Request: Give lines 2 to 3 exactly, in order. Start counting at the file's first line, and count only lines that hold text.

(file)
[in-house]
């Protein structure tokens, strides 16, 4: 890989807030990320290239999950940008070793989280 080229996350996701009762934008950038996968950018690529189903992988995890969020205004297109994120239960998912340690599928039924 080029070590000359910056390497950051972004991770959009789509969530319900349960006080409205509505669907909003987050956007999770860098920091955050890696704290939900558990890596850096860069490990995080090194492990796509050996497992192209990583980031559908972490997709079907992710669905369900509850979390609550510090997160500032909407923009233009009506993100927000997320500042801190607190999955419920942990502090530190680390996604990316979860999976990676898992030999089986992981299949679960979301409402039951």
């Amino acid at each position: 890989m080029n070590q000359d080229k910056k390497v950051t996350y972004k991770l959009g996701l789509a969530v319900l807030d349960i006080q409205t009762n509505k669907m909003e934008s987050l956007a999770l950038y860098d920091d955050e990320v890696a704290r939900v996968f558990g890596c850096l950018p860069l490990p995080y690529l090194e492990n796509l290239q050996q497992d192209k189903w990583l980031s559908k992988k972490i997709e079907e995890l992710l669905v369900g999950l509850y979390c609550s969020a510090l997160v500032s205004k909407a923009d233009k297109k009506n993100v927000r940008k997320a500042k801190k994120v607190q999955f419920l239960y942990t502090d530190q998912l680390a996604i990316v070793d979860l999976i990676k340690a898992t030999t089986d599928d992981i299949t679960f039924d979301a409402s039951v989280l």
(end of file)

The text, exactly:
């Protein structure tokens, strides 16, 4: 890989807030990320290239999950940008070793989280 080229996350996701009762934008950038996968950018690529189903992988995890969020205004297109994120239960998912340690599928039924 080029070590000359910056390497950051972004991770959009789509969530319900349960006080409205509505669907909003987050956007999770860098920091955050890696704290939900558990890596850096860069490990995080090194492990796509050996497992192209990583980031559908972490997709079907992710669905369900509850979390609550510090997160500032909407923009233009009506993100927000997320500042801190607190999955419920942990502090530190680390996604990316979860999976990676898992030999089986992981299949679960979301409402039951």
């Amino acid at each position: 890989m080029n070590q000359d080229k910056k390497v950051t996350y972004k991770l959009g996701l789509a969530v319900l807030d349960i006080q409205t009762n509505k669907m909003e934008s987050l956007a999770l950038y860098d920091d955050e990320v890696a704290r939900v996968f558990g890596c850096l950018p860069l490990p995080y690529l090194e492990n796509l290239q050996q497992d192209k189903w990583l980031s559908k992988k972490i997709e079907e995890l992710l669905v369900g999950l509850y979390c609550s969020a510090l997160v500032s205004k909407a923009d233009k297109k009506n993100v927000r940008k997320a500042k801190k994120v607190q999955f419920l239960y942990t502090d530190q998912l680390a996604i990316v070793d979860l999976i990676k340690a898992t030999t089986d599928d992981i299949t679960f039924d979301a409402s039951v989280l």